William Hemsley (January 23, 1737 – June 5, 1812) was an American planter and political leader from Maryland. He represented Maryland in the Continental Congress in 1782 and 1783.
Hemsley’s entire life was closely connected with his family’s plantation, Clover Fields Farm, in Queen Anne’s County on Maryland’s Eastern Shore. The family had been established there and in Talbot County for several generations. His career of public service was similar to that of many prominent planters. He was a county official in both counties at various times, and served as a Colonel in the militia of Queen Anne’s County during the Revolutionary War.
Hemsley was first elected to the Maryland state senate in November 1779. He would serve in that body until 1781. Then in 1782-1783 he served in the Continental Congress in New York. He was again elected to the state senate in 1784, but declined that election. He would serve again from 1786 to 1789. Although re-elected again in 1790, he did not serve. He was a member of the Maryland Convention that ratified the United States Constitution on April 28, 1788.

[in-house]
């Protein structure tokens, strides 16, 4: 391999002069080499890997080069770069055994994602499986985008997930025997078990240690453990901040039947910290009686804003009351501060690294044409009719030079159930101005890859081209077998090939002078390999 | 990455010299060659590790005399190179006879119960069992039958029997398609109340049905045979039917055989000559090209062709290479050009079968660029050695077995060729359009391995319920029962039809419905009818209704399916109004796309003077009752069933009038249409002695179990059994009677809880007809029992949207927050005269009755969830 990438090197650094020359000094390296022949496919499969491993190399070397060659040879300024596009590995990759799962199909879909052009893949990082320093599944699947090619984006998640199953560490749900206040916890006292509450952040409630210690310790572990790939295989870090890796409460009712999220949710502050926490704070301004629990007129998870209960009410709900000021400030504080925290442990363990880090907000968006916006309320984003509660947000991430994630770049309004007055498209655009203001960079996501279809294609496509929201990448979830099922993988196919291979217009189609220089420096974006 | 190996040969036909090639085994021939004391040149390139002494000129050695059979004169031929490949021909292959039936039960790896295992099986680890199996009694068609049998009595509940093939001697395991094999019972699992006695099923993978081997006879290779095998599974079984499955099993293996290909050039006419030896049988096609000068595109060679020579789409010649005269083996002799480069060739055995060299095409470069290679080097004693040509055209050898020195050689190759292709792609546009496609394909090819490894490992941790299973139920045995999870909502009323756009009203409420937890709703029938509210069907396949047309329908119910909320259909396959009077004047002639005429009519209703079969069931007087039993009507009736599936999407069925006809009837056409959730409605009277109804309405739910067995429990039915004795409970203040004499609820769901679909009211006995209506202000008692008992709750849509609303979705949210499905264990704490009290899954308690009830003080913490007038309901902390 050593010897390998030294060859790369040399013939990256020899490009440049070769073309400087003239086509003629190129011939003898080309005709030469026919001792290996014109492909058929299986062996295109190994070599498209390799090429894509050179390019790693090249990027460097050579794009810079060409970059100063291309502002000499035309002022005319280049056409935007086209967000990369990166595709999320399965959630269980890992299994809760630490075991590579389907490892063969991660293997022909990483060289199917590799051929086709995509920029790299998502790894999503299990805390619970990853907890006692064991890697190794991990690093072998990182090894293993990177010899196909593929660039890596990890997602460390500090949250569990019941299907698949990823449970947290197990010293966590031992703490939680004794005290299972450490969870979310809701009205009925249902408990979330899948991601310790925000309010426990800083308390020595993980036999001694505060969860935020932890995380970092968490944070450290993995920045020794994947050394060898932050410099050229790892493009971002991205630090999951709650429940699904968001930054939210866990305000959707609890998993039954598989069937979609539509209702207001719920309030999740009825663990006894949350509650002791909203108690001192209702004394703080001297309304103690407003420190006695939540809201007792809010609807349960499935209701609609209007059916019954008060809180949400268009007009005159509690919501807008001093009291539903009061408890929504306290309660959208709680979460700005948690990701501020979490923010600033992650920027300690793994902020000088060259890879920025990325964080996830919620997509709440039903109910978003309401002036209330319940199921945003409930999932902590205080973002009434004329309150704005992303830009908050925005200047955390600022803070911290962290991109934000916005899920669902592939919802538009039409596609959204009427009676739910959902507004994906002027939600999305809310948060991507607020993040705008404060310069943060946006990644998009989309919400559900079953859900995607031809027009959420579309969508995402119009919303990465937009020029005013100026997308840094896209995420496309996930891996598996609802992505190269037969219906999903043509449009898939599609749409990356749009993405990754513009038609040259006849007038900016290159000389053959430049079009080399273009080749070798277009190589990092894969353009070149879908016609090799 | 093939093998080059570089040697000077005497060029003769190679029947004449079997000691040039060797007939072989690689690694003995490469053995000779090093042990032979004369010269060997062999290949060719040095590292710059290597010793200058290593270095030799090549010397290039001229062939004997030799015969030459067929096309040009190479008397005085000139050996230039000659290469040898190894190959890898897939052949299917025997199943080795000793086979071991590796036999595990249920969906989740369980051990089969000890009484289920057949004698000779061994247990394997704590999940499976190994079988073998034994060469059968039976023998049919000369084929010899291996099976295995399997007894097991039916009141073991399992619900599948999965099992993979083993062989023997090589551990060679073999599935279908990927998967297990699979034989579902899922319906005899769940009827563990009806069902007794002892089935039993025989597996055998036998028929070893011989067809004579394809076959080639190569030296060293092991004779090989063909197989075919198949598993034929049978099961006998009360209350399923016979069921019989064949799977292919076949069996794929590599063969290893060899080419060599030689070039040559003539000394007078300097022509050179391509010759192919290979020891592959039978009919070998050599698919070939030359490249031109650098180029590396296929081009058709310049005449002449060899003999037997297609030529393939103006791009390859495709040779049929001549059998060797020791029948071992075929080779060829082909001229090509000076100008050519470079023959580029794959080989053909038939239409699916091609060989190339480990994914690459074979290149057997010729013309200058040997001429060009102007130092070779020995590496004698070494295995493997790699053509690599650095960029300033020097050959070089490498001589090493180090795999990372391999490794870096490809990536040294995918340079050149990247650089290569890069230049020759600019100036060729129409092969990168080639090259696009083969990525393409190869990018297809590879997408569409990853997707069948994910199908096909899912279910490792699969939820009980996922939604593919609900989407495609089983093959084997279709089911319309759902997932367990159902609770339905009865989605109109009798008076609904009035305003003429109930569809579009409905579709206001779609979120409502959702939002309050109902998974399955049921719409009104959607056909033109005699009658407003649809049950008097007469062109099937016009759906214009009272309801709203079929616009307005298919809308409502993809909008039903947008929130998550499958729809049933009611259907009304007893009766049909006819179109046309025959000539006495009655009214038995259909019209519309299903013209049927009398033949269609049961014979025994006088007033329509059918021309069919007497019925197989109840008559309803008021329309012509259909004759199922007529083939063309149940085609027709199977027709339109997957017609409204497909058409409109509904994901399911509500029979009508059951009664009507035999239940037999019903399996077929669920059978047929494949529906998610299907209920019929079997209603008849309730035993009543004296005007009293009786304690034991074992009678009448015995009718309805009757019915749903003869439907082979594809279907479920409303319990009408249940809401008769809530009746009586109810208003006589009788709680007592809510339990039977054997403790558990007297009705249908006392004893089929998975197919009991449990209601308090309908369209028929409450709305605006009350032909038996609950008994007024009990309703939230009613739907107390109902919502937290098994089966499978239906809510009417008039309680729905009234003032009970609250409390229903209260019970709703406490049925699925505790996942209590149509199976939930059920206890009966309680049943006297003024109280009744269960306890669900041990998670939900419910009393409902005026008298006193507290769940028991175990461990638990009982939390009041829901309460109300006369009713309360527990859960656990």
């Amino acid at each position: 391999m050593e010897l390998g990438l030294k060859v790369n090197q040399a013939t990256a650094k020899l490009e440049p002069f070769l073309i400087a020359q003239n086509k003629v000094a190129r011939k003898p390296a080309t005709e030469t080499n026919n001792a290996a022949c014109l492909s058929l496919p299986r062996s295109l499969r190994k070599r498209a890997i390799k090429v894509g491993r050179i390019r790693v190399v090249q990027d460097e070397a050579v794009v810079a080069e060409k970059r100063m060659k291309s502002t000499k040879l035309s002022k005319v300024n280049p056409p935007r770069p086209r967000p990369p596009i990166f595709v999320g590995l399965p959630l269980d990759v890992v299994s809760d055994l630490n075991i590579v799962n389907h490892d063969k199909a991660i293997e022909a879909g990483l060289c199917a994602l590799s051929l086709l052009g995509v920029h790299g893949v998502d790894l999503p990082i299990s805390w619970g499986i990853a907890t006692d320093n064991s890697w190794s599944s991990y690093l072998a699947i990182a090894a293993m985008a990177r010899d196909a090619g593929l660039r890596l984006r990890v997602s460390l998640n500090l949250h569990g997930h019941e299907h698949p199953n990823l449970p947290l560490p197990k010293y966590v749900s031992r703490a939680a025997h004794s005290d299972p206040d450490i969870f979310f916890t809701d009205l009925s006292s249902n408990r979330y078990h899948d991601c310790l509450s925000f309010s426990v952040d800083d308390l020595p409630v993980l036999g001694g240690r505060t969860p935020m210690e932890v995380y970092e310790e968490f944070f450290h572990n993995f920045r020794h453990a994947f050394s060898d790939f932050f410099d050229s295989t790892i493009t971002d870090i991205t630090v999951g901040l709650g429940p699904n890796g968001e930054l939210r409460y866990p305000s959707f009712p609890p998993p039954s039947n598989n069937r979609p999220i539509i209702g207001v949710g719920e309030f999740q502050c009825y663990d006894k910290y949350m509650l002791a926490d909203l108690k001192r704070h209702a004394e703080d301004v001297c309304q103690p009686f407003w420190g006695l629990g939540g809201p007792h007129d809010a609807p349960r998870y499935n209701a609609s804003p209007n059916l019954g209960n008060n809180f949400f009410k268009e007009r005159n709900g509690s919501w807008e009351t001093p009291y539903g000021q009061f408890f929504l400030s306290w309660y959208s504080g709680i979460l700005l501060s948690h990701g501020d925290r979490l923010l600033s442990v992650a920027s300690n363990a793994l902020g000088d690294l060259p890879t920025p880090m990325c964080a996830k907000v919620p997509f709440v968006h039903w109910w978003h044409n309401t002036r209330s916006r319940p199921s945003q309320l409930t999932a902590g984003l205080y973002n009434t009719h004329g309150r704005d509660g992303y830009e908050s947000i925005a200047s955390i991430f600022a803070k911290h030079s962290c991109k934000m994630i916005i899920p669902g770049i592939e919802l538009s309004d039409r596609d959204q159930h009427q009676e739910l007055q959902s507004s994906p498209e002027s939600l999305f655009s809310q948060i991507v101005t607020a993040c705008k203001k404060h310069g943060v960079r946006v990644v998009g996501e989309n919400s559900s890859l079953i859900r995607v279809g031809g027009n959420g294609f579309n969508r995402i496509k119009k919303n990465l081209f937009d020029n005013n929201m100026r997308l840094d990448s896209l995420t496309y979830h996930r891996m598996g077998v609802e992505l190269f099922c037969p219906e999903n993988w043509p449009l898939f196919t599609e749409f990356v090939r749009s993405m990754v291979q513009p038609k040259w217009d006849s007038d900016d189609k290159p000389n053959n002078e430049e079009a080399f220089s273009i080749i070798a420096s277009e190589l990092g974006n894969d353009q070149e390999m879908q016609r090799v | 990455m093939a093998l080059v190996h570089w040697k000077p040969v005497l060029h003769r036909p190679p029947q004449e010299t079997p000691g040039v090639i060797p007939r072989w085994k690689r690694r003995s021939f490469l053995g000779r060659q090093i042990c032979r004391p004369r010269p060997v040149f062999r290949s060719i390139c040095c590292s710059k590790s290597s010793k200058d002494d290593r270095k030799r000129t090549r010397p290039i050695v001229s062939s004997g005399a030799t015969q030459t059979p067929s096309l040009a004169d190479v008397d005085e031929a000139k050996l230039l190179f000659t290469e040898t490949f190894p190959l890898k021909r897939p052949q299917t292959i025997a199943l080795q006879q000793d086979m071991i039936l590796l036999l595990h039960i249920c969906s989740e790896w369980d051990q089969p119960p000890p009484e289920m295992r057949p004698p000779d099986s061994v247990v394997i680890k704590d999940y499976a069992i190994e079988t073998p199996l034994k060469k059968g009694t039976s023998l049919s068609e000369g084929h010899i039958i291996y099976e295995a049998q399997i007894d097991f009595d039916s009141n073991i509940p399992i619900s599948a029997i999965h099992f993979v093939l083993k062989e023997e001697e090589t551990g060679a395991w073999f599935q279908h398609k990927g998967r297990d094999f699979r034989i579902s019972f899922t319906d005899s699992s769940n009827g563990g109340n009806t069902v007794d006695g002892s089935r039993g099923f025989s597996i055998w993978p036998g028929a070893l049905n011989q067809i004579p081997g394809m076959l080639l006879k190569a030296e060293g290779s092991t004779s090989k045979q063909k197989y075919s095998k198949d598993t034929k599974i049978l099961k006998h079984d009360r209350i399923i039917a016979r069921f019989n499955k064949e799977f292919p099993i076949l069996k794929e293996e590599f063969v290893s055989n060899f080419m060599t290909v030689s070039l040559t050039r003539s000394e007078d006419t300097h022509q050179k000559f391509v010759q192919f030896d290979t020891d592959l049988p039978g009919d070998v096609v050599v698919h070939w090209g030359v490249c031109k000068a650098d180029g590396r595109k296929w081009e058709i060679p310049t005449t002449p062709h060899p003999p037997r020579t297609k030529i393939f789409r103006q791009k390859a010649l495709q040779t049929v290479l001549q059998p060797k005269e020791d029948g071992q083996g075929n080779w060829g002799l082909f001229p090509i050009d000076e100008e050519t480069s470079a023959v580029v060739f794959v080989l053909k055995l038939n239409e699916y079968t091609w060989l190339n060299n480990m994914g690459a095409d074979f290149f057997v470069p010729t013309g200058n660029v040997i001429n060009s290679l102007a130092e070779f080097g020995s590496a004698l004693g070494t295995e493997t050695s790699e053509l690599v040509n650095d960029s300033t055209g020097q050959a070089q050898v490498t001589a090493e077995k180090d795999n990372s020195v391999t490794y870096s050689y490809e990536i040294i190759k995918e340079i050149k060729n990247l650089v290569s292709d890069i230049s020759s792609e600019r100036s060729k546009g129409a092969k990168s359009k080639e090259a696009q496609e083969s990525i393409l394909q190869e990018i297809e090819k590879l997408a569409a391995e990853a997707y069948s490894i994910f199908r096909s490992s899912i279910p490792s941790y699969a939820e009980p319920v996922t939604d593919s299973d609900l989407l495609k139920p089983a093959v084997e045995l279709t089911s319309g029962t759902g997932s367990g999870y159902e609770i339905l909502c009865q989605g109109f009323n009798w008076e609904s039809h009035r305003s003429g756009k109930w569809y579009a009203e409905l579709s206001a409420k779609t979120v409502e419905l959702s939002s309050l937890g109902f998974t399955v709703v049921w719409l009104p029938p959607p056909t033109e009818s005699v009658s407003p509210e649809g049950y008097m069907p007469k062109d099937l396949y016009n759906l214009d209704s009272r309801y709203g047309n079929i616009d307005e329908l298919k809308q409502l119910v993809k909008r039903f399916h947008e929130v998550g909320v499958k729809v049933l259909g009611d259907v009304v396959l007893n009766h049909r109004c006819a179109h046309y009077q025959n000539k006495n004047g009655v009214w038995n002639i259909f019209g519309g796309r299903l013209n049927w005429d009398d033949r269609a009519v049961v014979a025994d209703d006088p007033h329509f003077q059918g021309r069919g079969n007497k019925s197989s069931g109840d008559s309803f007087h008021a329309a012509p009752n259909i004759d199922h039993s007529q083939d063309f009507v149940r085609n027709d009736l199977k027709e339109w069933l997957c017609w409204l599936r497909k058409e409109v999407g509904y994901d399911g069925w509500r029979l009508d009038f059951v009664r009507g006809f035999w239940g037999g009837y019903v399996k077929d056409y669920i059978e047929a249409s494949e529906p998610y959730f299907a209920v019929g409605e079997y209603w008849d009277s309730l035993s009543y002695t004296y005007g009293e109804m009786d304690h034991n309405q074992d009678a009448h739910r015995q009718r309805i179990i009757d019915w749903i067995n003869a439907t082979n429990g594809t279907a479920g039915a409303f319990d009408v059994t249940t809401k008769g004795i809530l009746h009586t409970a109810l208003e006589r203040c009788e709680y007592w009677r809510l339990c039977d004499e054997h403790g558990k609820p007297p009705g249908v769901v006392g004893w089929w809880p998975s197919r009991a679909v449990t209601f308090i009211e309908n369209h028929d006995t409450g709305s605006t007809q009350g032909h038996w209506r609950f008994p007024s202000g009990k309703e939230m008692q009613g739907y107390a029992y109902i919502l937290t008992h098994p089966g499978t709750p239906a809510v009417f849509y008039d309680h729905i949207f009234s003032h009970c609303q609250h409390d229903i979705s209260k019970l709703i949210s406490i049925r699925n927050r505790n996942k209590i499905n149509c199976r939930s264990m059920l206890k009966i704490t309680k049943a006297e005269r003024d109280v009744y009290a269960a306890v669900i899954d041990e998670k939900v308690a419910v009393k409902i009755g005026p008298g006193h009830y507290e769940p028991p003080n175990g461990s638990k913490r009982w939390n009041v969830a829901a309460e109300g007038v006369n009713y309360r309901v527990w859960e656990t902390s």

His later years were spent running the family plantation. He died there on June 5, 1812 and was buried in the family’s cemetery on the farm, near Queenstown, Maryland. His son, William Hemsley, Jr., also served in the state senate in 1799–1800.